But the study found that an enhanced Mk4A reentry-body with a new fuze that provided for an adjustable height-of-burst as it arrives would have significant capabilities against harder targets, compared to warheads with the earlier fuzes. The study assumed that a smaller number of Mk4 nuclear warheads with higher killing power per warhead could cover the Russian target base and be more effective than multiple attacks on targets with less destructive warheads. In other words, an enhanced fuze would allow the United States to reduce the number of warheads on its ballistic missile submarines, but increase the targeting effectiveness of the fleet.
Figure 2 illustrates the kill distribution of US submarine-launched nuclear missiles equipped with the earlier, fixed height-of-burst fuzes. The dome-shaped volume outlined in gray shows the lethal volume within which a 100-kiloton nuclear explosion will generate 10,000 pounds per square inch or more of blast pressure on the ground. In other words, if a target on the ground cannot survive a blast of 10,000 pounds per square inch or more, it will be destroyed if a 100-kt nuclear weapon detonates anywhere within that dome-shaped volume.
FIGURE 2. Missiles with fixed height-of-burst fuzes can overshoot or undershoot the “lethal volume” (shown here by a gray, dome-shaped line), limiting their ability to destroy hardened targets.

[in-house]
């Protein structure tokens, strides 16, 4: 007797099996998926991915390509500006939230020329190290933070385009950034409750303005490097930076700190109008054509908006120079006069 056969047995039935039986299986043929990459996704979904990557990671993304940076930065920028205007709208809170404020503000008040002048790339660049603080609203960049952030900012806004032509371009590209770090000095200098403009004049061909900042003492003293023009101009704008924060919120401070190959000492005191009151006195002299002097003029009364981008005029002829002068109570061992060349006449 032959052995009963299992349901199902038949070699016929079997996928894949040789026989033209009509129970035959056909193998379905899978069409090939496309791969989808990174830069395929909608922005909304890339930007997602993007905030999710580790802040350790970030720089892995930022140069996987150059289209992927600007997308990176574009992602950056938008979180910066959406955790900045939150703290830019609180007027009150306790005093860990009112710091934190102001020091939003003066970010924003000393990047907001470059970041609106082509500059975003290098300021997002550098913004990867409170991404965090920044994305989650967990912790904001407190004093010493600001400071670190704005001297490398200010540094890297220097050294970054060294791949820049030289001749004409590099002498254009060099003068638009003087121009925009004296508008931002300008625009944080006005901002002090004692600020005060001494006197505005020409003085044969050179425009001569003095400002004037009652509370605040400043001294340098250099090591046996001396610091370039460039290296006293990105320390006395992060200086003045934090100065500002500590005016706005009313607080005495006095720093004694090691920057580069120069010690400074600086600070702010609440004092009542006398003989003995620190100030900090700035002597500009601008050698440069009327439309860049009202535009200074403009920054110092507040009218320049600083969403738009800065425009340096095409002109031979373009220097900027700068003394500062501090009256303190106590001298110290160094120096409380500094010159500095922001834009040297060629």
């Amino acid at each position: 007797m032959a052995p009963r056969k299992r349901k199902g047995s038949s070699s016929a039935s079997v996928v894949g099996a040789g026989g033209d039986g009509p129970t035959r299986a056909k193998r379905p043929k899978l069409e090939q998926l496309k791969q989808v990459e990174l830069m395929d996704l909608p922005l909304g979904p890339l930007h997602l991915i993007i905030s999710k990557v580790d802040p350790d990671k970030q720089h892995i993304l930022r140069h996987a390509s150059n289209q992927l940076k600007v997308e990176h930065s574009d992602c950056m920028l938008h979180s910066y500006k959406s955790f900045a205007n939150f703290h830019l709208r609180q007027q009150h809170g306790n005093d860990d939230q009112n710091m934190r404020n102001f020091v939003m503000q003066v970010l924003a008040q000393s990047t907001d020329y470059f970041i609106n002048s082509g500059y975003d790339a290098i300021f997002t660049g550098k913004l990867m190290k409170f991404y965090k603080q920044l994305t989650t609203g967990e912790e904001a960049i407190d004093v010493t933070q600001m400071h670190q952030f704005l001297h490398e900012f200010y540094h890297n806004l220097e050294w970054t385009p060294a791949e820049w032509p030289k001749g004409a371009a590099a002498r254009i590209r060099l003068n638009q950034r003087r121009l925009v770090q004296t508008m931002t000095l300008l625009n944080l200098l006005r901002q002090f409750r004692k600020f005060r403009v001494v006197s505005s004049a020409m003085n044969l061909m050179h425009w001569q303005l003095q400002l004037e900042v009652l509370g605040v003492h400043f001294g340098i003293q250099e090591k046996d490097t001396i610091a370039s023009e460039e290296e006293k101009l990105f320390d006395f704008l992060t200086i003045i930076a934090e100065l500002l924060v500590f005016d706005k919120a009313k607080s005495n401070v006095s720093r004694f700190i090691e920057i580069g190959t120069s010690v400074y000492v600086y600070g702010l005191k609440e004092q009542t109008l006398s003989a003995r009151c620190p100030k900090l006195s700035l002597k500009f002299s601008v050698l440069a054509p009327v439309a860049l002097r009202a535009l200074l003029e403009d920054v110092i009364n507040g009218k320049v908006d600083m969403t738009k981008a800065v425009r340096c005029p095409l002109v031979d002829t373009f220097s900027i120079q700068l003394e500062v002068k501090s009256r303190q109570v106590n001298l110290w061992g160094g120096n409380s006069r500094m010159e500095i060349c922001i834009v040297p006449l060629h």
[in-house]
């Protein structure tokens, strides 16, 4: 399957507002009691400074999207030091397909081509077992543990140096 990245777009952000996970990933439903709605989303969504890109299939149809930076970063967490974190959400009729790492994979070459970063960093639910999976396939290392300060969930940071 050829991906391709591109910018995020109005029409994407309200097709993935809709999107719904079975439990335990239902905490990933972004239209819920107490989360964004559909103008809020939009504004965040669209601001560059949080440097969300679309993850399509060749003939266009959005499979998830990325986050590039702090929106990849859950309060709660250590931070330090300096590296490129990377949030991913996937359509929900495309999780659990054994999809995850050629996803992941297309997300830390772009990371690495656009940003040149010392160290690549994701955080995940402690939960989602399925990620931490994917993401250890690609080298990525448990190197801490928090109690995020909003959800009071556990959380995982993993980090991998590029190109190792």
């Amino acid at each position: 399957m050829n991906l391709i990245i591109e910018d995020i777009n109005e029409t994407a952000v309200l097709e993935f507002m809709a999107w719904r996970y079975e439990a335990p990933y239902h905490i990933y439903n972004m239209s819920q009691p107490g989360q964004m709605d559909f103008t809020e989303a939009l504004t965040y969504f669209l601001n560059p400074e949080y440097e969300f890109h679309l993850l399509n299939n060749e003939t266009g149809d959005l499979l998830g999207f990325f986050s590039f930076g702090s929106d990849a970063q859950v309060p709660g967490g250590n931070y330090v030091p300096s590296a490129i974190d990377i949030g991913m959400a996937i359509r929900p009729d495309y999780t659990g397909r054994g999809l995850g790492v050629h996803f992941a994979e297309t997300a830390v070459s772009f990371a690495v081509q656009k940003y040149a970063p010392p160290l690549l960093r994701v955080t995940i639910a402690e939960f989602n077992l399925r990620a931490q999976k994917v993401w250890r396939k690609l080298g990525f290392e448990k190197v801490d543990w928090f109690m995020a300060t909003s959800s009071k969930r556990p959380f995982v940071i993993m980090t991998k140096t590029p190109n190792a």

To show the physical relationship of the lethal volume for a particular ground target of interest—in this case a Russian SS-18 ICBM silo—Figure 2 was drawn to scale. Also shown to scale is the approximate spread of warhead trajectories that correspond to a missile that is accurate to 100 meters, a miss distance roughly the same as what is achieved by the Trident II sea-launched ballistic missile.
Miss distances are typically characterized in terms of a quantity called the “circular error probable,” or CEP, which is defined as the radius of a circle around the aim point within which half of the warheads aimed at a target are expected to impact. In the case of a Trident II 100-kt W76-1 ballistic missile warhead, the lethal distance on the ground and the CEP are roughly equal. As a result, roughly half of the warheads equipped with the old, fixed-height fuze system could be expected to fall close enough to detonate on the ground within the lethal range.
The new super-fuze for W76-1/Mk4A has a flexible height-of-burst capability that enables it to detonate at any height within the lethal volume over a target. Figure 3 shows how the new fuze vastly increases the chances that the target will be destroyed, even though the arriving warheads have essentially the same ballistic accuracy.
The super-fuze is designed to measure its altitude well before it arrives near the target and while it is still outside the atmosphere. This measurement would typically be taken at an altitude of 60 to 80 kilometers, where the effects of atmospheric drag are very small. At this point, the intended trajectory is known to very high precision before the warhead begins to substantially slow from atmospheric drag. If the warhead altitude measured by the super-fuze at that time were exactly equal to the altitude expected for the intended trajectory, the warhead would be exactly on target. But if the altitude were higher than expected, the warhead could be expected to hit beyond the intended aim point. Likewise, if the altitude is lower than that expected, the warhead would likely hit short of the intended aim point.